U.S. Shoah museum leader will step down

WASHINGTON — After 22 years of helping lead the U.S. Holocaust Memorial Museum, Miles Lerman will scale back his role at the institution.

Lerman told President Clinton last week that he plans to step down as chairman of the museum's council, a title he has held for the past six years. He has been a driving force behind the museum's creation since 1978, when he was appointed by President Carter to a commission studying how to remember victims of the Shoah, or Holocaust.

In an interview last week, Lerman said he would stay on as chairman until the president selects a successor from one of the council's 55 members. He also said he would remain on the council's executive committee.

While the museum has enjoyed a great deal of success during Lerman's tenure, there also have been a number of well-publicized controversies that have tarnished the institution's reputation. Lerman insisted that criticism from these episodes did not play into his decision to step down. Other members of the council said he was not forced out.

William J. Lowenberg, a San Franciscan who served as vice chair of the U.S. Holocaust Memorial Council from 1986 to 1993, called Lerman a "very good chairman."

"Miles has done a good job. He has given an awful lot of his time to the museum…He has given his all to it and deserves a lot of credit," said Lowenberg, a survivor of Auschwitz and Dachau.

"He micro-managed a lot, which not everybody liked, but he got it done."

Lerman said he began discussing with his family the possibility of stepping down three years ago and feels now is the right time for a change.

"Transition is healthy for any organization," he said. "We need young blood."

In an interview, Lerman, who is nearly 80, excitedly listed what he describes as the museum's "fabulous accomplishments."

Since opening its doors 6-1/2 years ago, nearly 14 million people have visited the museum, which has become almost a required stop for most tourists in Washington. Around 80 percent of the visitors have been non-Jews and 4 million have been children.

"This museum is more than just a museum," Lerman said. "We are a moral platform."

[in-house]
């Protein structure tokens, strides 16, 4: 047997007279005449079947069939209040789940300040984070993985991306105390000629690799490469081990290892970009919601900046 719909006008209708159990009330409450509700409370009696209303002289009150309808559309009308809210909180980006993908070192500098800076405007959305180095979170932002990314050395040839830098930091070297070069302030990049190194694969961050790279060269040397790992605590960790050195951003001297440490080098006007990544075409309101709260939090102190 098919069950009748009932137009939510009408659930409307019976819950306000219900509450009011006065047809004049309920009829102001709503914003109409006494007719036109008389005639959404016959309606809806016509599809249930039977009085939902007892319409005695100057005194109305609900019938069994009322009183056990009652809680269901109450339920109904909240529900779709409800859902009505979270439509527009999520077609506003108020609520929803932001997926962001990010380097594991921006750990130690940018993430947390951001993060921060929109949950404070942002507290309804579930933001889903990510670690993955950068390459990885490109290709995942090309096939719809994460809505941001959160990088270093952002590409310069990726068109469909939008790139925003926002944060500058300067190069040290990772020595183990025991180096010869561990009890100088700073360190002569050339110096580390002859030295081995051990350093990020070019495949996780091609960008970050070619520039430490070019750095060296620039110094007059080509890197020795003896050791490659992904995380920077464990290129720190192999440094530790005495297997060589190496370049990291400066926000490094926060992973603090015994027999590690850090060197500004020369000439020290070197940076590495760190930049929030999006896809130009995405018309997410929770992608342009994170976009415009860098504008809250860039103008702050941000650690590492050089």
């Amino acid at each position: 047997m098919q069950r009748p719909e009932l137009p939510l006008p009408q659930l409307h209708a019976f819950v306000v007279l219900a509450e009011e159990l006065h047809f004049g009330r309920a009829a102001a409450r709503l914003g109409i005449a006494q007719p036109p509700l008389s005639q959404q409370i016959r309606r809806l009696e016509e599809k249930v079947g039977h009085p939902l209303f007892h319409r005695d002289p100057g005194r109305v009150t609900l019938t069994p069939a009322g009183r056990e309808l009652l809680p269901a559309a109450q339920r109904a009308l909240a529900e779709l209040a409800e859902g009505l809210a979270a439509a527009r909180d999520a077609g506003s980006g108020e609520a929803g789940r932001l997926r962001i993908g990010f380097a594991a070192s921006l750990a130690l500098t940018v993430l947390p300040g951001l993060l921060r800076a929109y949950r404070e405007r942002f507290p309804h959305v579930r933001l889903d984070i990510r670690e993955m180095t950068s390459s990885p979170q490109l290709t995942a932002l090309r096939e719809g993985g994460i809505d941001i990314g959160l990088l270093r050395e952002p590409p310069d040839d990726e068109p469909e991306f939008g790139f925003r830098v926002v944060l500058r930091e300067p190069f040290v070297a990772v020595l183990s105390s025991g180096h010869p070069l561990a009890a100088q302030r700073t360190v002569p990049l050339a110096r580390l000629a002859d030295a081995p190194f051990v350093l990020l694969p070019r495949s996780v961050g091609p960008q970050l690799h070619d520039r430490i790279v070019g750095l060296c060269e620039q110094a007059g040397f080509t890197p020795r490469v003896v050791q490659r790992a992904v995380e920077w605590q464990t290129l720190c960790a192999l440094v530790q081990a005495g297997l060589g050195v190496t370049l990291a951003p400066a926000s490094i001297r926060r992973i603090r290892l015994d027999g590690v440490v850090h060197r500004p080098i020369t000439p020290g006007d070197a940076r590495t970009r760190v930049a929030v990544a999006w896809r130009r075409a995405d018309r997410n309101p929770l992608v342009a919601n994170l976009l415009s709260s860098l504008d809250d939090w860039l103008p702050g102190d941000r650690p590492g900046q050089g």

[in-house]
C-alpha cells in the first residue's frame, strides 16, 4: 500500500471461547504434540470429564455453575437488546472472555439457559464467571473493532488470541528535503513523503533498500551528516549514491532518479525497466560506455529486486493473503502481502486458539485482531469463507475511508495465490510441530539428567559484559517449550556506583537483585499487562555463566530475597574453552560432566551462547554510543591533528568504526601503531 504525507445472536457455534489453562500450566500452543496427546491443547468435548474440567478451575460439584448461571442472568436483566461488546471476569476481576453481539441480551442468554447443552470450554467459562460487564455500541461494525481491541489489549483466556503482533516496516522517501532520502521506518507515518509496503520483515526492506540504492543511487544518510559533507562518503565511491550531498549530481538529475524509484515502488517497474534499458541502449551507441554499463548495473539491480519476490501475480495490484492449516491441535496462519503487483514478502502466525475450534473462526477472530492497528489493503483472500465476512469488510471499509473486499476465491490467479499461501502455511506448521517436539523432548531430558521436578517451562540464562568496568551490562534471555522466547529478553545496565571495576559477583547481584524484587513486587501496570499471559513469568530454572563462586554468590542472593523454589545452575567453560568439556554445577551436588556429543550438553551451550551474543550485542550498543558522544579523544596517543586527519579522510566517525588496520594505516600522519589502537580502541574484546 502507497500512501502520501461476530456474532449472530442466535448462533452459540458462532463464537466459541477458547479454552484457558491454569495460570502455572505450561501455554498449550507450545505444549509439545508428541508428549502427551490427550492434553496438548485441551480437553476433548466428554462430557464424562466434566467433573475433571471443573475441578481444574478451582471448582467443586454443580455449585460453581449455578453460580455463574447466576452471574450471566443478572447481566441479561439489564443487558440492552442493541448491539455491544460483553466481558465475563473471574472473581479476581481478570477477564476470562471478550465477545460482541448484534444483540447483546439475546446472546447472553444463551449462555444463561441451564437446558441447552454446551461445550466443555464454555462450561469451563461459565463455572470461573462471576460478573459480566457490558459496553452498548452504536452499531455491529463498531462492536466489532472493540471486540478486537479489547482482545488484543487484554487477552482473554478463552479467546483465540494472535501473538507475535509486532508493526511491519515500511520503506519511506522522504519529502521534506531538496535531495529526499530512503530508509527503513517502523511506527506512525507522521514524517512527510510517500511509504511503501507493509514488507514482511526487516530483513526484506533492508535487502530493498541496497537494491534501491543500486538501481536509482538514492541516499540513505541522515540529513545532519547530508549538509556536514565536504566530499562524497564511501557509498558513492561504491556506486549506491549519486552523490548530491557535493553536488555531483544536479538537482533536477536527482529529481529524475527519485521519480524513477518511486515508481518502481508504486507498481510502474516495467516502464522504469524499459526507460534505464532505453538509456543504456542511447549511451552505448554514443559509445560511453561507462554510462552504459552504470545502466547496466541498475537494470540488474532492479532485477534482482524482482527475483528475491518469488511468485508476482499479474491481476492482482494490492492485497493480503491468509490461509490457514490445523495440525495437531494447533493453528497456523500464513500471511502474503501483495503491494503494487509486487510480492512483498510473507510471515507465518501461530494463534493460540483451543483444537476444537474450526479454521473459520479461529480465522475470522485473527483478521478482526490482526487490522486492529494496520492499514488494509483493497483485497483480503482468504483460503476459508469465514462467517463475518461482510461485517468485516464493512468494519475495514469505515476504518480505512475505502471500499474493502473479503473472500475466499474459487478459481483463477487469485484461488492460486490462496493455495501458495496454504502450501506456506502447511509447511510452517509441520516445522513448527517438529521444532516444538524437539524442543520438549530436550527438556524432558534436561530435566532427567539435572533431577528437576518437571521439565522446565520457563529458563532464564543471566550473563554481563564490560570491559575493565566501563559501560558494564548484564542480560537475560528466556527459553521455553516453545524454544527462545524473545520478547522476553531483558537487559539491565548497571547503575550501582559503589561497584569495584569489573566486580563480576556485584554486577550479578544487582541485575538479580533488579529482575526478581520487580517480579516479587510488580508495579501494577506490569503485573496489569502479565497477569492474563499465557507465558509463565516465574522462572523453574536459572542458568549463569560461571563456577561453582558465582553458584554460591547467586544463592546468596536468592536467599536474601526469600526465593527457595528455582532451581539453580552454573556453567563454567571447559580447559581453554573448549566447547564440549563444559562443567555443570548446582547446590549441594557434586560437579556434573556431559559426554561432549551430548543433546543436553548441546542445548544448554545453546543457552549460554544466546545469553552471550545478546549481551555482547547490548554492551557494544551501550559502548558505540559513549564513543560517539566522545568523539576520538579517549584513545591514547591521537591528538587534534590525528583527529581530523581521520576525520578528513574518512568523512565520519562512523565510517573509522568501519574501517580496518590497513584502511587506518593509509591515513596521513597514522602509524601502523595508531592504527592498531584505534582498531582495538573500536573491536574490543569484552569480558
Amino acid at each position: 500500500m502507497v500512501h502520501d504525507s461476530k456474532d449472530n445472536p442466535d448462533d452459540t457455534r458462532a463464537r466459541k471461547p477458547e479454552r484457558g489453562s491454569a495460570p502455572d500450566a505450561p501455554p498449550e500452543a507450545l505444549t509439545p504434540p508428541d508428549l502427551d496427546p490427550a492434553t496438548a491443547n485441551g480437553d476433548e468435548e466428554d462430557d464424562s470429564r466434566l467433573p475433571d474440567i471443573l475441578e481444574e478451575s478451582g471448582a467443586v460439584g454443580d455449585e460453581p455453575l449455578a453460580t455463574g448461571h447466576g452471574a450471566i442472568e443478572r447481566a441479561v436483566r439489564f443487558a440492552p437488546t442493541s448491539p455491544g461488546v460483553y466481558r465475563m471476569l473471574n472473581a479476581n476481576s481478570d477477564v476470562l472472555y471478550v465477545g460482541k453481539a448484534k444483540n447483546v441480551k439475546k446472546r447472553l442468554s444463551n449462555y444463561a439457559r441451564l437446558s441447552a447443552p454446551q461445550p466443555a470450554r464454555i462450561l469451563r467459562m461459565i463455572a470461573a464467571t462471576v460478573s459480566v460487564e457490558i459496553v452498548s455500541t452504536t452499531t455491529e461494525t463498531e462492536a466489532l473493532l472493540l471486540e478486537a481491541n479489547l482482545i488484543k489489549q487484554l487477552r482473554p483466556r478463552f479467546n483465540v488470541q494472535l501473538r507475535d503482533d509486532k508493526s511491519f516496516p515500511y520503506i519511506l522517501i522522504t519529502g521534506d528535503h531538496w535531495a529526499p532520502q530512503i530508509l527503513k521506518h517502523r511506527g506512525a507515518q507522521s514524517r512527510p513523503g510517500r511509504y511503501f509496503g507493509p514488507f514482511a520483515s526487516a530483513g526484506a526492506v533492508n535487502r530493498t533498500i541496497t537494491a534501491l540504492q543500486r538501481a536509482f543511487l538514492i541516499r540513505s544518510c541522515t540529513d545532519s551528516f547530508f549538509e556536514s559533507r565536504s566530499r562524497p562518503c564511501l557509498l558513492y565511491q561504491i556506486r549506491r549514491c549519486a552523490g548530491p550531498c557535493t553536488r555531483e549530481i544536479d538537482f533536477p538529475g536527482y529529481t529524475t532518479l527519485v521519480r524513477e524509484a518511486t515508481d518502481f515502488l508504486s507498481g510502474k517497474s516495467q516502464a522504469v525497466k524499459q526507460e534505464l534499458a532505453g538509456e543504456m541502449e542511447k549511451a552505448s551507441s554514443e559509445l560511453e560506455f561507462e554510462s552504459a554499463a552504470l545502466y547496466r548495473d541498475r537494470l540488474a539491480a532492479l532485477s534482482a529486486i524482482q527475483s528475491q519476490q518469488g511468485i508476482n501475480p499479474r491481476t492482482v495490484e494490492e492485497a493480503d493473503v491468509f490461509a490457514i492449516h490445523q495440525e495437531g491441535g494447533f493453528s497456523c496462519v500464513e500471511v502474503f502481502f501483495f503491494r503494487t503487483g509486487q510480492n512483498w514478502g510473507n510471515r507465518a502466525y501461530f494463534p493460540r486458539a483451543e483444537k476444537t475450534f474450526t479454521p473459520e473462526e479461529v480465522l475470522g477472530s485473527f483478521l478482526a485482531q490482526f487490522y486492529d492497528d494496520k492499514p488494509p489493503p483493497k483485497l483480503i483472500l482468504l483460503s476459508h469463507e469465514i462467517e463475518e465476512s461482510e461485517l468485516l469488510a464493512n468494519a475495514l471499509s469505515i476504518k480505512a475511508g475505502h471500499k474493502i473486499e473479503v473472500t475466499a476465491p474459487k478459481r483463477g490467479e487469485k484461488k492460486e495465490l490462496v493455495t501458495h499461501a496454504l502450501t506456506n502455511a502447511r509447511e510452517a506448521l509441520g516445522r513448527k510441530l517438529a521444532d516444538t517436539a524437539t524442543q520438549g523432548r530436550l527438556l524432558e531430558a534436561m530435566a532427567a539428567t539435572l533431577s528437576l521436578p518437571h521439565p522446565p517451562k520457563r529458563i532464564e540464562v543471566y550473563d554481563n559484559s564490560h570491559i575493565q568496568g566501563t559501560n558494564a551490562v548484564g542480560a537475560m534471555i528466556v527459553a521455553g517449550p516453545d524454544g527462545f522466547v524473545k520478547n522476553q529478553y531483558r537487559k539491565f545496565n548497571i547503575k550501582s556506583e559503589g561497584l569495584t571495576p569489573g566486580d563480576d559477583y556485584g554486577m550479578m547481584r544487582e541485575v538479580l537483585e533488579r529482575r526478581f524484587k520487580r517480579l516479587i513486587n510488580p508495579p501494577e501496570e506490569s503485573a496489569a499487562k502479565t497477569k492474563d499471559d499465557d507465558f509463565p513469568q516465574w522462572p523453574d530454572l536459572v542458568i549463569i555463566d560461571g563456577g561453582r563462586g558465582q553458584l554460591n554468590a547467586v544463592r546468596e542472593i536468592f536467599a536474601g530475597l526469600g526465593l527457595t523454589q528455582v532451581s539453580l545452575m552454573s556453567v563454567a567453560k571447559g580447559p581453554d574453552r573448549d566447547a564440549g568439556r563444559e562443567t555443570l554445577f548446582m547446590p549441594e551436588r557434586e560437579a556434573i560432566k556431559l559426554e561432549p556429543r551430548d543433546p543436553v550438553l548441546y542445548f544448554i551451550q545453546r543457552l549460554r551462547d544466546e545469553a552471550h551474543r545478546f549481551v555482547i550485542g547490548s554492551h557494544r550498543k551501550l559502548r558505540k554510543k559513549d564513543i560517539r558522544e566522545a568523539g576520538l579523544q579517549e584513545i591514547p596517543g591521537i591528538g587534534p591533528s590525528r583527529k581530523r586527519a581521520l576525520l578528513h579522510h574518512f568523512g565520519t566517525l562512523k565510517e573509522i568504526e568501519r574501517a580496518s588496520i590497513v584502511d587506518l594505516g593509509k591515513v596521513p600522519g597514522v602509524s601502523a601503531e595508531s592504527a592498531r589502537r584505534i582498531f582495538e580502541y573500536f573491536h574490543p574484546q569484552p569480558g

Museum officials credit Lerman with spearheading the campaign that raised $200 million to build the imposing, industrial structure just off the National Mall. He also negotiated agreements with Eastern European governments that allowed the museum to acquire artifacts for its permanent collection.

Lerman was born in Poland and was captured by the Nazis and imprisoned in a slave labor camp. In 1942, he escaped and formed a resistance group that spent the next two years fighting the Nazis in the forests of southeastern Poland. He and his wife, Chris, also a survivor, eventually settled in Vineland, N.J., where Lerman became a prominent businessman.

Those who worked with Lerman over the years praised his dedication to the museum.

"Miles made an enormous impact on the museum," said Benjamin Meed, president of the American Gathering of Jewish Holocaust Survivors and a longtime member of the council. "Holocaust survivors' gratitude to him will remain for a long time. We will be forever appreciative of his wisdom and devotion to the cause of remembrance."

While Lerman has garnered praise for his year's of service, he also has not gone without criticism.

In January of 1998, the museum came under fire for Lerman's on-again, off-again invitation to Palestinian Authority President Yasser Arafat to visit the museum. The subsequent ouster of the museum's director, Walter Reich — who some charged was made a scapegoat for the Arafat debacle — proved to be another public relations disaster.

After the Arafat episode, Rep. Ralph Regula (R-Ohio), who chairs the House subcommittee that approves federal money for the museum, ordered a study of the museum's governance and management.

The study, conducted by an outside panel of administrative experts, concluded that the institution has been stifled by "excessive involvement" of the museum's governing council in day-to-day operations and specifically criticized what it called Lerman's tendency to "act unilaterally."